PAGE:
I knew he loved me and he would only ever protect me. I knew that. It was all I had ever known. But something was different. The tone of his voice. The wild, gone look in his eyes. My heart began to race. The mutterings of days long gone. The brief musings on finality. My legs felt like led. How much he loved me. My mind gripped into a mantra. Nothing bad is going to happen. Nothing bad is going to happen. But the way he took out each bullet, rolling it in his fingers and putting it back into the chamber. It felt imminent. God please make it stop. Please make it stop God. Please make it stop. The click of the chamber as it closed shut. Oh God. The click of his eyes as the monster left him and he himself seemed startled back into reality. The click in my mind, my body frozen in terror. 

My heart raced for days. For years. I was never again the same.

I told my dad before I got married. When I was all grown up and the fear had done its damage.

Five minutes in the 8th grade changed me forever.


Obsessive Compulsive Disorder
I share my story freely because there are so many people who deal with mental illness and there are so few of us with mental illness who are willing, or capable, of talking about it. If one person feels more human and validated in their experiences through my words- it is a victory. If one family member or friend is better able to understand a person in their life with a mental illness because I talk about mine- it is a victory.

I have Obsessive Compulsive Disorder and ADHD, and when they are both firing at once, I have panic attacks.

Forget what you’ve seen in the movies about a stereotypical person with OCD who washes their hands one hundred times or an angsty, dramatic teenager battling depression or the hyper-active speaker who tries to look cool by running around on stage like an idiot and blaming it on his “ADD.” Images that are conjured up through the lens of a stereotype are often not helpful.

Mental illness manifests itself in many, many ways.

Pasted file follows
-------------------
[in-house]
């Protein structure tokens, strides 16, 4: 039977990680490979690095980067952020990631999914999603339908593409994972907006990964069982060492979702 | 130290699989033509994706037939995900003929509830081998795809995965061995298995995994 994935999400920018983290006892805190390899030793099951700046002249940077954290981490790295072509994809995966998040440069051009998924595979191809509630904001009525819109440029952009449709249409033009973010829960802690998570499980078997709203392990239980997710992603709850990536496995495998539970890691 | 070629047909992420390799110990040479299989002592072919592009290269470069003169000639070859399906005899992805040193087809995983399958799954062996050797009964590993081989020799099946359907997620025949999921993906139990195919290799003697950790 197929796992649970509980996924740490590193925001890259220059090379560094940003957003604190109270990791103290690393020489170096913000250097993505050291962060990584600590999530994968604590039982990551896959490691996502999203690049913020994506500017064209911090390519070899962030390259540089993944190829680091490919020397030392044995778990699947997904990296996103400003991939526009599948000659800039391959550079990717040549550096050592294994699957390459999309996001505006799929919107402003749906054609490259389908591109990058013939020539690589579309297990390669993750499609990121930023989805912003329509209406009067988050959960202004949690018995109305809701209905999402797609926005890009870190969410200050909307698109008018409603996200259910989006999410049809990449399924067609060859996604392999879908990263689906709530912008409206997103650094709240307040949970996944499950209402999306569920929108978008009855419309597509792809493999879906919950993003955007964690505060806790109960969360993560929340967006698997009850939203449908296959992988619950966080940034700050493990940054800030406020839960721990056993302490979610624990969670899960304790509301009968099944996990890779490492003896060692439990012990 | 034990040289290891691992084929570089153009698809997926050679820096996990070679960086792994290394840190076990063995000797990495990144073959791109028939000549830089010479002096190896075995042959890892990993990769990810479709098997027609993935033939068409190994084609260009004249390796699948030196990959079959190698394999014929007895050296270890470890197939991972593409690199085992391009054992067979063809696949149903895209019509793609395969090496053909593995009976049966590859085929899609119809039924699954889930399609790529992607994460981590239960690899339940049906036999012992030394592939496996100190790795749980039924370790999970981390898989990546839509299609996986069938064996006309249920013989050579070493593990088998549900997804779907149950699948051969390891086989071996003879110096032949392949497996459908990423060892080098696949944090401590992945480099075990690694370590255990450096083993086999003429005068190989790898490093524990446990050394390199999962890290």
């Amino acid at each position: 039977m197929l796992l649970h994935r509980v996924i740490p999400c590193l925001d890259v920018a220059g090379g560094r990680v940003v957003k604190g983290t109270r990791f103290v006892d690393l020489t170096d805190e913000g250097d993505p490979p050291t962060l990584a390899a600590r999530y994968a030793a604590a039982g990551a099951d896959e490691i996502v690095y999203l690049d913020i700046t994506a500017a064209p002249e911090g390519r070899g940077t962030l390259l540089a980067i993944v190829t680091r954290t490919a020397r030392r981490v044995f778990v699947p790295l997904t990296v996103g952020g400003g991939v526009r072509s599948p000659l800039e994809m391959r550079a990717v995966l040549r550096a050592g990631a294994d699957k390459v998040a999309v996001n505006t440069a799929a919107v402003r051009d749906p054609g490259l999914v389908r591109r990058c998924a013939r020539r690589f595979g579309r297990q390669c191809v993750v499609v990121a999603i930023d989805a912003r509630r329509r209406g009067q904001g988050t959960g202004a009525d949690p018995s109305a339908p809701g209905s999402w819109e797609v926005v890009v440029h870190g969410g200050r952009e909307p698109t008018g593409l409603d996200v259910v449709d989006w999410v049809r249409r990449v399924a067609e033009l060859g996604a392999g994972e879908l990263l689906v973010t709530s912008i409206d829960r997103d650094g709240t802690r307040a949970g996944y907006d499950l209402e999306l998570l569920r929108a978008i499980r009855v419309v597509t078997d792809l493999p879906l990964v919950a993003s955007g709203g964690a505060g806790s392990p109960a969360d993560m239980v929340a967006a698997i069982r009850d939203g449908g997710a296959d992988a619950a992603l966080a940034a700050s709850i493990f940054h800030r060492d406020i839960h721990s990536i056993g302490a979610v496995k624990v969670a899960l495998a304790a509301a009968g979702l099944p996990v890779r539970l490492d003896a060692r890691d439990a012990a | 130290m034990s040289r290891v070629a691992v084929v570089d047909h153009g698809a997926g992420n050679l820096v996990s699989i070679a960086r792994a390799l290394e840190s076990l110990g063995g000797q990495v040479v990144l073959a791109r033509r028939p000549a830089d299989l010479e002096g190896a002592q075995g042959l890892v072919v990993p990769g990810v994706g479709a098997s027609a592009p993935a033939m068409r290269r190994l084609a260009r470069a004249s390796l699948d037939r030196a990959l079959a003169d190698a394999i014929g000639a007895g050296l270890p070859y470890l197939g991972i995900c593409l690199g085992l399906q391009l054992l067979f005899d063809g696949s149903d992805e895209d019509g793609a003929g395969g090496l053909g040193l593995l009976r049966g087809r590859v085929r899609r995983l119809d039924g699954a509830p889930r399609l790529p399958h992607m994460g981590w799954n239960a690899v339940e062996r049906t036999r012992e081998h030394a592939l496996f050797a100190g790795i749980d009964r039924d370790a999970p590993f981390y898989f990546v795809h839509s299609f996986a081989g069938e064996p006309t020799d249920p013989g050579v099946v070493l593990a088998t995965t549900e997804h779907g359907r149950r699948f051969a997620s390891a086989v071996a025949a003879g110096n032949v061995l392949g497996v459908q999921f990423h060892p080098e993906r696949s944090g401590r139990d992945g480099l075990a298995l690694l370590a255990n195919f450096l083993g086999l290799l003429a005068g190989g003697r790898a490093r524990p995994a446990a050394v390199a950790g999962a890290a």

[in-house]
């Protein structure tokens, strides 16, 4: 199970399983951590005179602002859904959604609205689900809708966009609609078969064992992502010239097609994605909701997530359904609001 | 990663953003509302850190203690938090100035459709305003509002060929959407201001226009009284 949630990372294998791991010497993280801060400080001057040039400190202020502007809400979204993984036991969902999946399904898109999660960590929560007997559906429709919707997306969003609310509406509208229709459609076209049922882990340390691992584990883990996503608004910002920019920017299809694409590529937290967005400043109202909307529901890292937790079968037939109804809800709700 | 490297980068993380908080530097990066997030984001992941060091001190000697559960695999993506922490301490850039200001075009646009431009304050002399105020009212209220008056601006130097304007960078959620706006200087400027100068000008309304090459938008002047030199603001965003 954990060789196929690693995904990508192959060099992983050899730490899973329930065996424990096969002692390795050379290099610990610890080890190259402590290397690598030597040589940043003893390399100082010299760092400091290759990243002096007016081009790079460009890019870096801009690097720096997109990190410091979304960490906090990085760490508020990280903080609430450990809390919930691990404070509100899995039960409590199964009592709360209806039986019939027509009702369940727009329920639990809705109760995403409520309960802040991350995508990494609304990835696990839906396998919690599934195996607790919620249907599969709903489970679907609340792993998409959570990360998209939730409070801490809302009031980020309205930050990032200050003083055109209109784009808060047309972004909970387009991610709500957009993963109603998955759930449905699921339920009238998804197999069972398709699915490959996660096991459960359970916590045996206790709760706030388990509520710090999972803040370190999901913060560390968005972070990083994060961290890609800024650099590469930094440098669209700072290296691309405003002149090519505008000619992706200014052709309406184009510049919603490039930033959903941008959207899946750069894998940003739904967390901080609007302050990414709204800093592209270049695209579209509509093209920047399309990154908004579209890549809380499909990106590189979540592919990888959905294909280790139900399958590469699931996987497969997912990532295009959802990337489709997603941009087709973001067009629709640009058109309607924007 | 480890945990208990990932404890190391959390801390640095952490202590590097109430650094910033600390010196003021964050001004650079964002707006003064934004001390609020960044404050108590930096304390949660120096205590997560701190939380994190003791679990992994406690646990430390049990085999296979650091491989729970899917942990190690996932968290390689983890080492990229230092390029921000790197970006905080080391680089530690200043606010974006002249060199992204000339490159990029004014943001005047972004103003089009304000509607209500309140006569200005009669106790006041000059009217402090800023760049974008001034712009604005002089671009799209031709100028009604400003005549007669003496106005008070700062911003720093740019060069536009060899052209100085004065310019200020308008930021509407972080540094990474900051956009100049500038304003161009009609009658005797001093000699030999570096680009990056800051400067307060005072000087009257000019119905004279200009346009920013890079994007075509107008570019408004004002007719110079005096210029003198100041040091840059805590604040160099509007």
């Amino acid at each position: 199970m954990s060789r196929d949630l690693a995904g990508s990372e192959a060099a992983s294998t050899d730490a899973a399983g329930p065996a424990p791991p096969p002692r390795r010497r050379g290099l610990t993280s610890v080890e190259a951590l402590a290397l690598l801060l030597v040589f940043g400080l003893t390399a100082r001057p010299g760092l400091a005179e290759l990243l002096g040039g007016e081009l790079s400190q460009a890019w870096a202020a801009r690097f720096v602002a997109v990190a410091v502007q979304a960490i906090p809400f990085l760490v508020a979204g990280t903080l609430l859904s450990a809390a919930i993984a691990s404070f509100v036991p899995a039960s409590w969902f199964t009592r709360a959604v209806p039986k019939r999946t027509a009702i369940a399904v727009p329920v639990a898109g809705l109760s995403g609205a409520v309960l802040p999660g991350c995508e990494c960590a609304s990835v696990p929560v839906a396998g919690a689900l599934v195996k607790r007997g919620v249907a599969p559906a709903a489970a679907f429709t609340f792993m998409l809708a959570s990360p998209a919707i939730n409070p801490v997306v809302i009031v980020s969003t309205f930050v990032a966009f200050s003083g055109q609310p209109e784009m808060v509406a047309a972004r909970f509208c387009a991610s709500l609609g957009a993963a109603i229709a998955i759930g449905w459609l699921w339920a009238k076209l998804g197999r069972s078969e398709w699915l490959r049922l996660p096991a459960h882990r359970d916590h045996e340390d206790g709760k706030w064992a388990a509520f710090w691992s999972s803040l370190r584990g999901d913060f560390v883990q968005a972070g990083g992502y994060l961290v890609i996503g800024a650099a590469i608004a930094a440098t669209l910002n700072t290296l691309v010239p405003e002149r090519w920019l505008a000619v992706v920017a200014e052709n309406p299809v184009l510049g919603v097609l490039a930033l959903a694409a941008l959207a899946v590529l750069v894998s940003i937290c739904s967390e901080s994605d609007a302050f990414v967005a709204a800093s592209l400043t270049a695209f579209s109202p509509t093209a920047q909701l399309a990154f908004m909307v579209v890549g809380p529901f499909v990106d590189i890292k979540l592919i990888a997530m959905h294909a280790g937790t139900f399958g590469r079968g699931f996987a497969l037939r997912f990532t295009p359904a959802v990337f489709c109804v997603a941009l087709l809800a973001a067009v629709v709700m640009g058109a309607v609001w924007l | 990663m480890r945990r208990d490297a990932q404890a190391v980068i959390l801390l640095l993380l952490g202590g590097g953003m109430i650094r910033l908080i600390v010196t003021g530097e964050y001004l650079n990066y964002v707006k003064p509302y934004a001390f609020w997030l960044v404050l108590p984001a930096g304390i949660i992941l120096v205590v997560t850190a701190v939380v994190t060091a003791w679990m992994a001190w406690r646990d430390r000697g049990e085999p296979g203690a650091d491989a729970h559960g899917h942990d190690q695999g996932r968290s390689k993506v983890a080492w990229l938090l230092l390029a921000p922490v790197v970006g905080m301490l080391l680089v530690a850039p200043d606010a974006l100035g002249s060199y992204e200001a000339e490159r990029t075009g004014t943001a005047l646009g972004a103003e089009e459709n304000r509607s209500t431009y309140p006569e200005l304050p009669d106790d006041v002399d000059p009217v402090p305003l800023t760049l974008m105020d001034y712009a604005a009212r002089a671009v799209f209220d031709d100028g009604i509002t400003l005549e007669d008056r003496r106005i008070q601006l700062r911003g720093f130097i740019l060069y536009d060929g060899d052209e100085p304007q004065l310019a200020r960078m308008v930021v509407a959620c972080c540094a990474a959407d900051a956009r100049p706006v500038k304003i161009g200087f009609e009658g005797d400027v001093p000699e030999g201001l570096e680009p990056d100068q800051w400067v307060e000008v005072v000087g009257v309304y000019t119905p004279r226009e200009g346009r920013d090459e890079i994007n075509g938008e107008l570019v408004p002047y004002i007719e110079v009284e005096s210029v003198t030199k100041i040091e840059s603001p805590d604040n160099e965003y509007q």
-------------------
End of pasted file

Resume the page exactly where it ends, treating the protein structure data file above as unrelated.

And it kills.

Just this week a friend was at my house when she received a call that a family member had committed suicide.  Just this week my dad, a Chaplain in the military, learned of his first confirmed suicide of the year within his ranks. To be clear, not all mental illness leads to suicide. And not all suicide is because of an underlying mental illness. But in the same way that a diabetic eating sugar and not taking their insulin will ultimately kill them, having a mental illness and leaning into its triggers while not taking medicine and staying in therapy will kill a person with mental illness.

So we have to address mental illness because suicide rates are high. But also, as a society, we have to address mental illness because acting as though it were not a real disease only perpetuates a culture of people who are quietly suffering, often without knowledge or access to life-saving and life-giving treatments and therapies. And that’s not boding well for us.

If our lives are on a trajectory of wholeness and redemption, both in our spirits and our bodies, we must make room for the wholeness of the mind as well. To seek healing for the body and for the spirit, but refuse to seek healing for the mind is high treason against yourself.

Mental illness runs deep in the veins of my extended family. I have seen small traces of obsessive compulsive disorder, ADHD and anxiety attacks in myself, my entire life. But nothing that ever warranted medication or counseling. If mental illness runs in your family, it doesn’t hurt to take stock of yourself. To be aware that it might be there and that something traumatic or life-changing or just time itself might bring it to the surface would be wise. I believe the incident I described above led to the full maturation of my obsessive compulsive disorder. It may have been in my blood and in my brain at birth, but it was his bullets that triggered the disease that has since run wild in my mind.

My OCD comes in the form of obsessive thought patterns that I cannot get rid of. Sometimes, no amount of prayer, scripture recitation or singing of worship songs takes the thoughts away. Sometimes, no amount of medicine or therapy make them go away either. They are not thoughts based on reality or truth. They are often, for me, questions without answers. And questions and questions and questions and questions. My psychiatrist says I latch on to moments where good people change on a dime and suddenly do something evil. He says deep down somewhere my mind is trying to answer how that can happen. To make sense of it. Because that one time a man I loved counted his bullets and shut the door behind us and had the power to kill me if he wanted to. And an uncontrolled reel plays out in my head. Trying to make sense of the senseless. And sometimes its a reel of threats that won’t stop. The obsessive compulsive disorder, for me, is a condition that allows my brain to imagine and think things that are not real… and I can’t stop the thoughts. Someone is in the house. Or the person at the stop light next to me is going to shoot me. Or Annie is dying. It plays out. My last breath. Her last breath. The fight with the intruder. The feel of the knife. The click of the gun. The click of the gun. The click of the gun. I hear it a million times in a row.